In prior years, my ‘safety’ was found in the form of a favorite blanket. My brother had a matching one, and they were dubbed the ‘Indian Blankets’ as they had a Native American style print on them. I would wrap myself, cocoon-like, in it and watch Saturday morning cartoons, and each year during the annual showing (pre VHS and DVD and Turner Classics) of The Wizard of Oz on television, when Miss Gulch would become The Wicked Witch of the West during Dorothy’s tornado induced journey to Oz, I would throw the blanket up over my head and ‘hide’ from her. I could watch the Witch without fear for the remainder of the film, but this initial transformation scared me so that I found it absolutely necessary to conceal myself from it until it had passed. What it represented to me at the time, upon years of reflection and too many viewings of the film over the course of my life to accurately number, was that even though Dorothy was still safe in her home, albeit up in the center of a twister, the Witch followed her and looked her right in the eye and cackled maniacally. Even though she was in what should have been the safest of places for her….her own bedroom in her own home….evil found its way to her. Evil also found its way to me, eventually, and the blanket was not enough to keep it out.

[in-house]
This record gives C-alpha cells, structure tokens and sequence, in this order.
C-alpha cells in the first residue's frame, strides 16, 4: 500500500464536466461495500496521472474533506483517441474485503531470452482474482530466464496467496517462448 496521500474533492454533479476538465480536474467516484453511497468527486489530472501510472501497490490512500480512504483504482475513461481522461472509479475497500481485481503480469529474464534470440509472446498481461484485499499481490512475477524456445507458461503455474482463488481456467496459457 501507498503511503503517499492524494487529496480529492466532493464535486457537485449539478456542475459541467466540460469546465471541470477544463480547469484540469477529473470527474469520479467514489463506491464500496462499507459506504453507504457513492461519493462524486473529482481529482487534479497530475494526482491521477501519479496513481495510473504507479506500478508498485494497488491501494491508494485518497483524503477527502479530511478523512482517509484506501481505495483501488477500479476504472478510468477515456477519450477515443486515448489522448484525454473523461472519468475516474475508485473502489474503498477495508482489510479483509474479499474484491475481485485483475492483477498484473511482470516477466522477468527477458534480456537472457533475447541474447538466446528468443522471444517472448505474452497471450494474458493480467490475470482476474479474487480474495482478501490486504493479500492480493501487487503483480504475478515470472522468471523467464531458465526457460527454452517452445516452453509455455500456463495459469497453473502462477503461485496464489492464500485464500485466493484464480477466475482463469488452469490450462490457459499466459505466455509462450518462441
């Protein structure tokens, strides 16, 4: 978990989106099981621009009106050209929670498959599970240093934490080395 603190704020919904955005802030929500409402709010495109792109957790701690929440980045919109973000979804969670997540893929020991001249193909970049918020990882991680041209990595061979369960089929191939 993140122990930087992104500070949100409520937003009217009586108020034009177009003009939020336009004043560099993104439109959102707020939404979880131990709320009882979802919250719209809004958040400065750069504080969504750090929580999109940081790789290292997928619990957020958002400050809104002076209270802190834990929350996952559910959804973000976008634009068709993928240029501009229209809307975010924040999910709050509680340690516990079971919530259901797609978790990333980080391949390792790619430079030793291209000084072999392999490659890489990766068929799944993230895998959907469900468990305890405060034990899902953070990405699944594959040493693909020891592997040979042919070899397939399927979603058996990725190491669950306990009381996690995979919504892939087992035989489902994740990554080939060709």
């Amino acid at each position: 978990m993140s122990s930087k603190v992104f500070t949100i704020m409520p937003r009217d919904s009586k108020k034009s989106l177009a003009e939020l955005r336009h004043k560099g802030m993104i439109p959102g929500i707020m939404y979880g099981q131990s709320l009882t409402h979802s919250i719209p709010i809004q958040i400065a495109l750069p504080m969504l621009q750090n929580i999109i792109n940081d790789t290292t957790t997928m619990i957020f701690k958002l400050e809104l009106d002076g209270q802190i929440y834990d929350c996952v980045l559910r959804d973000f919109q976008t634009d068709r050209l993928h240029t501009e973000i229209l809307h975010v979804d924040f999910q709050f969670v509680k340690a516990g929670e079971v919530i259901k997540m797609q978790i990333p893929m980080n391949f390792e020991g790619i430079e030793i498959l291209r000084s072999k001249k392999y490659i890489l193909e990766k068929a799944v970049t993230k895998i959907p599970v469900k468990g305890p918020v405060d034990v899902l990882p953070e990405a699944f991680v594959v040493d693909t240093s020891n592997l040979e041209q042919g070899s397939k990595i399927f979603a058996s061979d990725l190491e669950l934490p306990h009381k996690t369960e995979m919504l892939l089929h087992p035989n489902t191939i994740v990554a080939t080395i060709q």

The blanket was many things to me over time….shelter, cape, fort wall or roof. It made many transformations over time into whatever I needed it to be. It allowed me, in my mind, to soar up into the air, far removed from the world below. Flight was always the super power I longed to have. I didn’t want a cool car, like The Batmobile, or the ability to talk to marine life like Aquaman….or an all-powerful ring like Green Lantern…..or even super-speed like The Flash. I wanted flight. I wanted to lift up from the ground where no one could reach me, and leave it all behind. I wanted to escape it. I wanted to go anywhere but there.
The blanket stayed with me over the years, and these days is folded up on the back of my reading chair. I spread it out over my legs during the colder months when I’m reading. The colors are faded….both sides of it are ‘pilled’….but it’s never been ripped or otherwise sullied to the point where I would even have to entertain the notion of discarding it. I don’t really know that I would. I think I’d wash it a hundred times or break out a needle and thread to repair it again and again, rather than ever part with it. It represents so much to me. It is one of the few things from my childhood that I can honestly say made me feel ‘safe’ in all the chaos that was in my home. Even if it didn’t fix anything or stop things from happening, I still look at it, at age 45, and the first word that comes into my head as a descriptor is ‘safe’.